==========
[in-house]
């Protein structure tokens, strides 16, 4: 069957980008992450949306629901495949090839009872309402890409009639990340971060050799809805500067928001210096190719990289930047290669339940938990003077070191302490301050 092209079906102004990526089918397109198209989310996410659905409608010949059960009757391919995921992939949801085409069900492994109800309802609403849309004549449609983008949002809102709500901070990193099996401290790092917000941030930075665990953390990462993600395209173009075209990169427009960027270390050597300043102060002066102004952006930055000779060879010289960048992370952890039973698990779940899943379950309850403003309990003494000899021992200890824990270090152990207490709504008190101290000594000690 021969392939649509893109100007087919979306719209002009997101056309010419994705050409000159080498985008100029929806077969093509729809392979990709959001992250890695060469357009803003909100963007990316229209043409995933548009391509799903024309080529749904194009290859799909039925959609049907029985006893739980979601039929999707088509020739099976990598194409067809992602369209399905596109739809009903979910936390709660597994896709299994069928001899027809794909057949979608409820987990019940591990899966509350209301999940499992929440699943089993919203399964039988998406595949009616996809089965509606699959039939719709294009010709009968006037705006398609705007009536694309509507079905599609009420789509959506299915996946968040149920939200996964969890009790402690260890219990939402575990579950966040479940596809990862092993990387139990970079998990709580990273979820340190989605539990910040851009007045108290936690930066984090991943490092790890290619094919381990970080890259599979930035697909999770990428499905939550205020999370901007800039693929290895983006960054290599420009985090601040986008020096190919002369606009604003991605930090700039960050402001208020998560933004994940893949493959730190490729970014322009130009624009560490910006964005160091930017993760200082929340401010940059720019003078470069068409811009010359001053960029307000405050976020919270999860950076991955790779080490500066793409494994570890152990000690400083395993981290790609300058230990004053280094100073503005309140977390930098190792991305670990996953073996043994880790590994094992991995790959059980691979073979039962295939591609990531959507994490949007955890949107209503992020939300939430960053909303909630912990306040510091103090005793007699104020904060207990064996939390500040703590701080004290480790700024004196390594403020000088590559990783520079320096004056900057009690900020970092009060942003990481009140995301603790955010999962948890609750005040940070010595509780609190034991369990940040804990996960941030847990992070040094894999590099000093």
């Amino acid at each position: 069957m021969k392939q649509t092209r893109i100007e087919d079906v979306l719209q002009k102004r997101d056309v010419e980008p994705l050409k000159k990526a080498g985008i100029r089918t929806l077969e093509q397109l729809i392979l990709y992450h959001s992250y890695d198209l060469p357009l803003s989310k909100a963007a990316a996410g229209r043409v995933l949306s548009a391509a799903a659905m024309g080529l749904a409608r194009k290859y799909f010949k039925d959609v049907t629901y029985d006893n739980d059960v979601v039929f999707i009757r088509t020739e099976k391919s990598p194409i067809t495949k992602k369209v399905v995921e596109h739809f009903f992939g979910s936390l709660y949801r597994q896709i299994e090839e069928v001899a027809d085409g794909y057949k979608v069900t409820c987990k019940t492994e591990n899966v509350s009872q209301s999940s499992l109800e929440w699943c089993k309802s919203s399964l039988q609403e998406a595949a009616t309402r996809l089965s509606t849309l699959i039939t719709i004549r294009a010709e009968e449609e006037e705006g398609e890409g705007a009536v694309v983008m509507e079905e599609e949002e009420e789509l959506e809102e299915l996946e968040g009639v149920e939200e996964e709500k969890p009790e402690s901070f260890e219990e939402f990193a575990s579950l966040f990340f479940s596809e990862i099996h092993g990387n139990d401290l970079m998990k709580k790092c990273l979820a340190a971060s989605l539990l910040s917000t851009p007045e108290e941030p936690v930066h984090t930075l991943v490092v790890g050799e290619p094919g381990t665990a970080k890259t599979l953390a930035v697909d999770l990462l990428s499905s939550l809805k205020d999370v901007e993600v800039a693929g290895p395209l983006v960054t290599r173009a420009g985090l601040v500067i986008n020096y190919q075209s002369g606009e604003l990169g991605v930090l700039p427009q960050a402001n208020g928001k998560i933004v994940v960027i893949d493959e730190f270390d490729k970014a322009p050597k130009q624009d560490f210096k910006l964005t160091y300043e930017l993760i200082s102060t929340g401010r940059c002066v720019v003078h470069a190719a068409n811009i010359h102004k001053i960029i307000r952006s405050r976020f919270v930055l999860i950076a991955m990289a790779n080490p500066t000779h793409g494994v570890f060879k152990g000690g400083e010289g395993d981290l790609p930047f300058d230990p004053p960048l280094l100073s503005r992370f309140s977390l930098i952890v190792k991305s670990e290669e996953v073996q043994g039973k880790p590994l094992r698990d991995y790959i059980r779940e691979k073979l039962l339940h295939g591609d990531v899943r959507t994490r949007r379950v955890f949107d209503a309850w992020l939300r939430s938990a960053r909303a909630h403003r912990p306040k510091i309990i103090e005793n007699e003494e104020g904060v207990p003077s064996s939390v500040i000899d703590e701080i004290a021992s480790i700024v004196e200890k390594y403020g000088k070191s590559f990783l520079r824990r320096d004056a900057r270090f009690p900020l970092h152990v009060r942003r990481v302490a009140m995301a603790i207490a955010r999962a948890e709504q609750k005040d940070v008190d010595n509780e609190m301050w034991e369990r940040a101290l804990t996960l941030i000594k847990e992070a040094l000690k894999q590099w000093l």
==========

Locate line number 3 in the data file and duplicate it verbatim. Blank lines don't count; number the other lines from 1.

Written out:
């Amino acid at each position: 069957m021969k392939q649509t092209r893109i100007e087919d079906v979306l719209q002009k102004r997101d056309v010419e980008p994705l050409k000159k990526a080498g985008i100029r089918t929806l077969e093509q397109l729809i392979l990709y992450h959001s992250y890695d198209l060469p357009l803003s989310k909100a963007a990316a996410g229209r043409v995933l949306s548009a391509a799903a659905m024309g080529l749904a409608r194009k290859y799909f010949k039925d959609v049907t629901y029985d006893n739980d059960v979601v039929f999707i009757r088509t020739e099976k391919s990598p194409i067809t495949k992602k369209v399905v995921e596109h739809f009903f992939g979910s936390l709660y949801r597994q896709i299994e090839e069928v001899a027809d085409g794909y057949k979608v069900t409820c987990k019940t492994e591990n899966v509350s009872q209301s999940s499992l109800e929440w699943c089993k309802s919203s399964l039988q609403e998406a595949a009616t309402r996809l089965s509606t849309l699959i039939t719709i004549r294009a010709e009968e449609e006037e705006g398609e890409g705007a009536v694309v983008m509507e079905e599609e949002e009420e789509l959506e809102e299915l996946e968040g009639v149920e939200e996964e709500k969890p009790e402690s901070f260890e219990e939402f990193a575990s579950l966040f990340f479940s596809e990862i099996h092993g990387n139990d401290l970079m998990k709580k790092c990273l979820a340190a971060s989605l539990l910040s917000t851009p007045e108290e941030p936690v930066h984090t930075l991943v490092v790890g050799e290619p094919g381990t665990a970080k890259t599979l953390a930035v697909d999770l990462l990428s499905s939550l809805k205020d999370v901007e993600v800039a693929g290895p395209l983006v960054t290599r173009a420009g985090l601040v500067i986008n020096y190919q075209s002369g606009e604003l990169g991605v930090l700039p427009q960050a402001n208020g928001k998560i933004v994940v960027i893949d493959e730190f270390d490729k970014a322009p050597k130009q624009d560490f210096k910006l964005t160091y300043e930017l993760i200082s102060t929340g401010r940059c002066v720019v003078h470069a190719a068409n811009i010359h102004k001053i960029i307000r952006s405050r976020f919270v930055l999860i950076a991955m990289a790779n080490p500066t000779h793409g494994v570890f060879k152990g000690g400083e010289g395993d981290l790609p930047f300058d230990p004053p960048l280094l100073s503005r992370f309140s977390l930098i952890v190792k991305s670990e290669e996953v073996q043994g039973k880790p590994l094992r698990d991995y790959i059980r779940e691979k073979l039962l339940h295939g591609d990531v899943r959507t994490r949007r379950v955890f949107d209503a309850w992020l939300r939430s938990a960053r909303a909630h403003r912990p306040k510091i309990i103090e005793n007699e003494e104020g904060v207990p003077s064996s939390v500040i000899d703590e701080i004290a021992s480790i700024v004196e200890k390594y403020g000088k070191s590559f990783l520079r824990r320096d004056a900057r270090f009690p900020l970092h152990v009060r942003r990481v302490a009140m995301a603790i207490a955010r999962a948890e709504q609750k005040d940070v008190d010595n509780e609190m301050w034991e369990r940040a101290l804990t996960l941030i000594k847990e992070a040094l000690k894999q590099w000093l």